I MUST HAVE done two thousand of these by now - the initial consultation. A fancy name for what is essentially a first date. No heavy commitment, just a coffee and a chance to see if we get on before anyone makes any sort of commitment they feel like they can’t back out of. I start always with the same question, “So what made you want to meet me?” The response is always the description of a 'coming to Jesus' moment. One out of ten perhaps comes from a place of self-awareness around what life might be like 10 years from now, but nine out of 10 come with a body count.

“My dad died at same age as I will be next year”. “One of my friends died of a heart attack and he was likely the best of us”. Most common of all though is, “I had a heart attack six months ago.” (health scare, doctors warning). What follows is often a unique and enjoyable conversation, but each one has the same DNA. There was sign post, after sign post, after sign post each unequivocally reassuring the driver of the inevitable destination. Major health problems. This, quite surprisingly, is not a difficult conversation, there is little strain, avoidance of subjects or time spent clearly thinking up the best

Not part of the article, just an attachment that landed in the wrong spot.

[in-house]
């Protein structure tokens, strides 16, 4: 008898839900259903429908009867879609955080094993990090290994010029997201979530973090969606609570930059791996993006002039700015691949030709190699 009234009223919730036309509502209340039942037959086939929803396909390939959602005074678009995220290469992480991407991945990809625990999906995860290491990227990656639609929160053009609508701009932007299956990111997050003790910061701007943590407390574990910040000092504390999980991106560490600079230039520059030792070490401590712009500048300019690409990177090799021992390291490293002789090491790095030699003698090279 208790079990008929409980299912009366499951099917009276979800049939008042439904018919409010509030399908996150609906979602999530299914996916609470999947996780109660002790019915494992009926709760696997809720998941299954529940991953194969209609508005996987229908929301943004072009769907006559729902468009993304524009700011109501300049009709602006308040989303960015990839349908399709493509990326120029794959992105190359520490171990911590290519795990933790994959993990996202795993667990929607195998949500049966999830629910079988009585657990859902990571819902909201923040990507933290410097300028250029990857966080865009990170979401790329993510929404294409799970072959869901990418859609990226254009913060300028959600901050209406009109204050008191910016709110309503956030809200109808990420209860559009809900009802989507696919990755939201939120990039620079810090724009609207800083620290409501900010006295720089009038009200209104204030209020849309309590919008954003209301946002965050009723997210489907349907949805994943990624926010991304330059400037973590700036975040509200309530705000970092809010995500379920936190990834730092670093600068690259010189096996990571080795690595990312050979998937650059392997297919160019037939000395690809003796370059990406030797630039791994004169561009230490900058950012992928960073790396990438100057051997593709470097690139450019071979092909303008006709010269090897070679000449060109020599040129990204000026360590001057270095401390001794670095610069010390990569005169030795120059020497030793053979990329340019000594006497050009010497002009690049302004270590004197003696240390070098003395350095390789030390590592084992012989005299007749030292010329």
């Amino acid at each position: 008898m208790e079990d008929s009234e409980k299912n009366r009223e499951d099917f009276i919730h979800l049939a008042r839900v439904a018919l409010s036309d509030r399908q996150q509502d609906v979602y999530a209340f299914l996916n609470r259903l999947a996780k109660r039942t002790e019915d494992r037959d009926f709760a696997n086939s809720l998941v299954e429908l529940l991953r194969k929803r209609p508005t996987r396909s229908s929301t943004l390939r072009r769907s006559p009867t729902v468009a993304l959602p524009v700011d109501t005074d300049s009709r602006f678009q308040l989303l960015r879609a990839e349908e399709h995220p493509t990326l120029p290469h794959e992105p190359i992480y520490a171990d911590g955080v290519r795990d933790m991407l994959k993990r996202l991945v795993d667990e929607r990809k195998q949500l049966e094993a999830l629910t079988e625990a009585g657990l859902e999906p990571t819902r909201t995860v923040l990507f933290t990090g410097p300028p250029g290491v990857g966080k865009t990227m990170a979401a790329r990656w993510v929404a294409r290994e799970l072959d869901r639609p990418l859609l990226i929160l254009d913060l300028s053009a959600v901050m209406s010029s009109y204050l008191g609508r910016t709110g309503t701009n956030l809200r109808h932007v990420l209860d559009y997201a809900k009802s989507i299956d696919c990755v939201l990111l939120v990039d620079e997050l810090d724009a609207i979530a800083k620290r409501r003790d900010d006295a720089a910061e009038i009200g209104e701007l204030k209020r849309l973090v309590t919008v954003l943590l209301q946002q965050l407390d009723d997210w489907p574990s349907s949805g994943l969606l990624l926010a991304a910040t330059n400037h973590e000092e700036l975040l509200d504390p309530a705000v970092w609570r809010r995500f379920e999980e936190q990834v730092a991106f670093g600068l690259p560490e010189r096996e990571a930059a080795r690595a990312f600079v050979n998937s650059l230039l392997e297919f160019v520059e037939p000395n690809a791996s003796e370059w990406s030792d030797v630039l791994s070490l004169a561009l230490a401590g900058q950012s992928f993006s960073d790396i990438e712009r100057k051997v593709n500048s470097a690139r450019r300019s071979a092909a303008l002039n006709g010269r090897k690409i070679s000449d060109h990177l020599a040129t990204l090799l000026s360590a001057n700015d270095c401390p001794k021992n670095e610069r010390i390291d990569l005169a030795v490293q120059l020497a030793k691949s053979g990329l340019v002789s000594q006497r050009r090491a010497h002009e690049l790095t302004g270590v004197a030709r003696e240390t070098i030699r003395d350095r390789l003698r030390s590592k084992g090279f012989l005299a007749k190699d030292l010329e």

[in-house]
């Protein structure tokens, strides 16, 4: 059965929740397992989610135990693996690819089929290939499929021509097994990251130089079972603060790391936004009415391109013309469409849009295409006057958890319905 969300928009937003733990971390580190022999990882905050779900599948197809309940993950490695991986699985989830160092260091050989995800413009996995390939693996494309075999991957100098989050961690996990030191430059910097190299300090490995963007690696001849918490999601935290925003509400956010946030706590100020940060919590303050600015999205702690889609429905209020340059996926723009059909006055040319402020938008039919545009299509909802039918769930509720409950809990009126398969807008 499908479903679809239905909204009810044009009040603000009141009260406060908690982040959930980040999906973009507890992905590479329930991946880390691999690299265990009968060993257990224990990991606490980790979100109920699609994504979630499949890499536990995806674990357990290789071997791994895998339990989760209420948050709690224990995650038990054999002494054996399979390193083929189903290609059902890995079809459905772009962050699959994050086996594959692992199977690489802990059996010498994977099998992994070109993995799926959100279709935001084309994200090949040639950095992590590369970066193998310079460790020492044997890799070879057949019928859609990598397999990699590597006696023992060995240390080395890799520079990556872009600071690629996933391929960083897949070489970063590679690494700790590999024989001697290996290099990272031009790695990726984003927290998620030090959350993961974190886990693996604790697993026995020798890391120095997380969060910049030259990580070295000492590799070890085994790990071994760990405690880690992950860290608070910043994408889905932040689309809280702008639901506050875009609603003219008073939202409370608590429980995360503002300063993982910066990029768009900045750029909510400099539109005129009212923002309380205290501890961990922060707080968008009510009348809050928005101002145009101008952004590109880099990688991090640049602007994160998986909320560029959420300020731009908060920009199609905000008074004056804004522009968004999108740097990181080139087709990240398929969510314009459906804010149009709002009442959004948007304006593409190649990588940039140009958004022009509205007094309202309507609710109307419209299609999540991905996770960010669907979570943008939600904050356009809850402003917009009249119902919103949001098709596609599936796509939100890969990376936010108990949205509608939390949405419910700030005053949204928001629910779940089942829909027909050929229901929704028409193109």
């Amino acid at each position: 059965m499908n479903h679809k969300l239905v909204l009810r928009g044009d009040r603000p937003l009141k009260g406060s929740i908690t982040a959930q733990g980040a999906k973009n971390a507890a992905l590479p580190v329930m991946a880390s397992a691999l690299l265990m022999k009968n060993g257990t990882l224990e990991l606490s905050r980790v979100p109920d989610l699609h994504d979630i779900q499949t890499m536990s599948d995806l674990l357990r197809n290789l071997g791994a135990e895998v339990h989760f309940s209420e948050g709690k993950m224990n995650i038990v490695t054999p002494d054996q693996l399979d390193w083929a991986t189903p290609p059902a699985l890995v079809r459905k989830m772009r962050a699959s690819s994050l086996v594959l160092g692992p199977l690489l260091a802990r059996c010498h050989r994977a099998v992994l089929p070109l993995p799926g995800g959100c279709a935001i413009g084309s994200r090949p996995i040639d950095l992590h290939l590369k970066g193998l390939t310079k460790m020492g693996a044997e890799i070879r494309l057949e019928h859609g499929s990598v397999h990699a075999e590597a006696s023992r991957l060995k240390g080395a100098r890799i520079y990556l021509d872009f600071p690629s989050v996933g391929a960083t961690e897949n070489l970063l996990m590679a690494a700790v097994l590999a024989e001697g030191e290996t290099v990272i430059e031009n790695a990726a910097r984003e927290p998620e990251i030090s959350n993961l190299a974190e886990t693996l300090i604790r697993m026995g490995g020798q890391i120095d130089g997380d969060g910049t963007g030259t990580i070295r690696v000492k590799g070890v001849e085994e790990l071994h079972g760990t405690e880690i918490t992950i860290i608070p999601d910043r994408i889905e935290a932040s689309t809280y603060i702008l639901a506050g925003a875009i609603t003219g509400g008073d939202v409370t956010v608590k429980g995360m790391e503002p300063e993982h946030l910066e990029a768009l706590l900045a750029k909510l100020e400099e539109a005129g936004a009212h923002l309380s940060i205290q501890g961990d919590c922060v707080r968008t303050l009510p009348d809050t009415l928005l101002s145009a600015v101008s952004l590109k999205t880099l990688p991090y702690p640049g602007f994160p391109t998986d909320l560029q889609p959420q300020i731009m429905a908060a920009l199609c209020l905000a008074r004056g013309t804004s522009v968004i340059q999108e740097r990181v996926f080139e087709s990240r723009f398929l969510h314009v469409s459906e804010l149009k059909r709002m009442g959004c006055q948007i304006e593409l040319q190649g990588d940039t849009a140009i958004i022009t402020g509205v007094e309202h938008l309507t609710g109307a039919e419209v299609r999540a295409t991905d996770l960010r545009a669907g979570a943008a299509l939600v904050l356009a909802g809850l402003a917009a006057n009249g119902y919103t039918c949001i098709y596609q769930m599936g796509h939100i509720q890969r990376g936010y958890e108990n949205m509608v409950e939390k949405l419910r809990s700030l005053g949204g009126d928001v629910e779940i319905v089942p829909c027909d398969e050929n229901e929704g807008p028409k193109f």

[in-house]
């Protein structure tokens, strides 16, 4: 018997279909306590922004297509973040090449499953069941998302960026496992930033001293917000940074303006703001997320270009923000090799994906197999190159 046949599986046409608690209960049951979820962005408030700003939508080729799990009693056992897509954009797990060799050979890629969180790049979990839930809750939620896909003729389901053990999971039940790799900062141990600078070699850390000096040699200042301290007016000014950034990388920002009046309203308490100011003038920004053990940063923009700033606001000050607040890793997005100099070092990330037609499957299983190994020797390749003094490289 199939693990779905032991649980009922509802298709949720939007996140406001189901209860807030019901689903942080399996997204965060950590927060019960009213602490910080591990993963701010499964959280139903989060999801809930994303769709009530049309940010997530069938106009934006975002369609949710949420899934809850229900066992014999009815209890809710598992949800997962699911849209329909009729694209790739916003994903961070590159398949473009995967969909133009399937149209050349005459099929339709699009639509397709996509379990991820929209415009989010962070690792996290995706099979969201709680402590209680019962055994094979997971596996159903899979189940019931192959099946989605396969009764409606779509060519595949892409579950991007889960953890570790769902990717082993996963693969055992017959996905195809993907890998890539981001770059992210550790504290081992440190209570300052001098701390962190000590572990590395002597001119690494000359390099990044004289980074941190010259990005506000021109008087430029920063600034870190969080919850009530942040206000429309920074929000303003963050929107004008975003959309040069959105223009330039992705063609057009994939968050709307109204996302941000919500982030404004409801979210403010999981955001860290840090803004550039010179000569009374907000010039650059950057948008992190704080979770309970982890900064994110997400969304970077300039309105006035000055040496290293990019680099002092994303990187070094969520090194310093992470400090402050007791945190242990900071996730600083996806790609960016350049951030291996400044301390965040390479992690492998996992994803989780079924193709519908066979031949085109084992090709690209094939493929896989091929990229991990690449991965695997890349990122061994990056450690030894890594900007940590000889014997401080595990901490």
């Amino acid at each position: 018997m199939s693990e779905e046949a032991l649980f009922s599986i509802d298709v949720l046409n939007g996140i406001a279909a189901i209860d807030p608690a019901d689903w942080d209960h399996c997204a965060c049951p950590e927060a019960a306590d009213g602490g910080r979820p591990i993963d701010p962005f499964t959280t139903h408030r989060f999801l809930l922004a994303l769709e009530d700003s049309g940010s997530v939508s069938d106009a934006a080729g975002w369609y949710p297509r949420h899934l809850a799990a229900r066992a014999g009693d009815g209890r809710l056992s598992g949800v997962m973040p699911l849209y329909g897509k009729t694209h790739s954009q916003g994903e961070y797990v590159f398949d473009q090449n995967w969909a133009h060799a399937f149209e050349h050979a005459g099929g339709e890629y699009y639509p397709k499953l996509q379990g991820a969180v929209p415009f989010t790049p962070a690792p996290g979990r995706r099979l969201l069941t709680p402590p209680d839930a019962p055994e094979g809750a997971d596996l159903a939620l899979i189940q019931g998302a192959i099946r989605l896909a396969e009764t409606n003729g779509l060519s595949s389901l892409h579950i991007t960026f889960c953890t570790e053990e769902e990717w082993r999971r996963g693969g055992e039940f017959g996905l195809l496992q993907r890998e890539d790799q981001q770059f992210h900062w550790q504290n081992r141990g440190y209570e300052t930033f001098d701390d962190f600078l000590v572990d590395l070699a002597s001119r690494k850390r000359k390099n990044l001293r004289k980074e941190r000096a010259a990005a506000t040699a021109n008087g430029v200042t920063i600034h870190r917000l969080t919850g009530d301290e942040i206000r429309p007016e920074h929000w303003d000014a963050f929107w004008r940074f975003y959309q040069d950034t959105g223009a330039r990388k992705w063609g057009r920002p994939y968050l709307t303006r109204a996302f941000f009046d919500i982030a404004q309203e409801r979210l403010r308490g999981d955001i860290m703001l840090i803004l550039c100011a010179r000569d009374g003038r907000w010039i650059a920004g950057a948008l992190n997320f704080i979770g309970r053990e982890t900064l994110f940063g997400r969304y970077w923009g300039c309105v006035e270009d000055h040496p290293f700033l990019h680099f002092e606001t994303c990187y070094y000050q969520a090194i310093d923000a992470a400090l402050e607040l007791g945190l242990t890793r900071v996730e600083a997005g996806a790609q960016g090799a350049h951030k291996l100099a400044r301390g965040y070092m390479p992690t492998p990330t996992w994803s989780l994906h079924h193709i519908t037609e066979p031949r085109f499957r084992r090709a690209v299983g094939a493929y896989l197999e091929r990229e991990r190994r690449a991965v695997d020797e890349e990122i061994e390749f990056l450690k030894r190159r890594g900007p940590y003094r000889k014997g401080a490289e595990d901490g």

CHANGE IS SEEN AS A THREAT TO OUR BRAIN AND THUS IT AIDS US IN BUILDING ELABORATE STORIES TO PROTECT US FROM HAVING TO MAKE ONE.

ED LEY HEALTH COACH, CONSULTANT, WRITER AND SPEAKER. Ed owns a private

BEING THE CHANGE We are all of us prone to cognitive bias. Our brains in effect show us the world we wish to see. We make illogical interpretations, inaccurate judgments, we distort reality to support continuing with our current lifestyle. 20, 30, 40 years of saying it’ll get better soon though is a long time. Change is seen as a threat to our brain and thus it aids us in building elaborate stories to protect us from having to make one. Change also never occurs until the pain of not changing is greater than the pain of staying the same. The truth is that we aren’t ignorant but we are seeing the data and treating it like a hot oven, we feel the burn and don’t touch it again. Just like a business that fails to accept that it’s marketing and advertising isn’t producing the desired result but continues in the same course of action will eventually end up bankrupt, it is our actions that produce our reality. It is our narrative that allows us to continue with those actions. If we can pause for a moment though. If we can look past the drama and the stories and look at the raw data in front of us and the facts and figures attached to that data. We can change the narrative. Before its too late. Not said with conde scension or without compassion, but with tough love. THE-INTL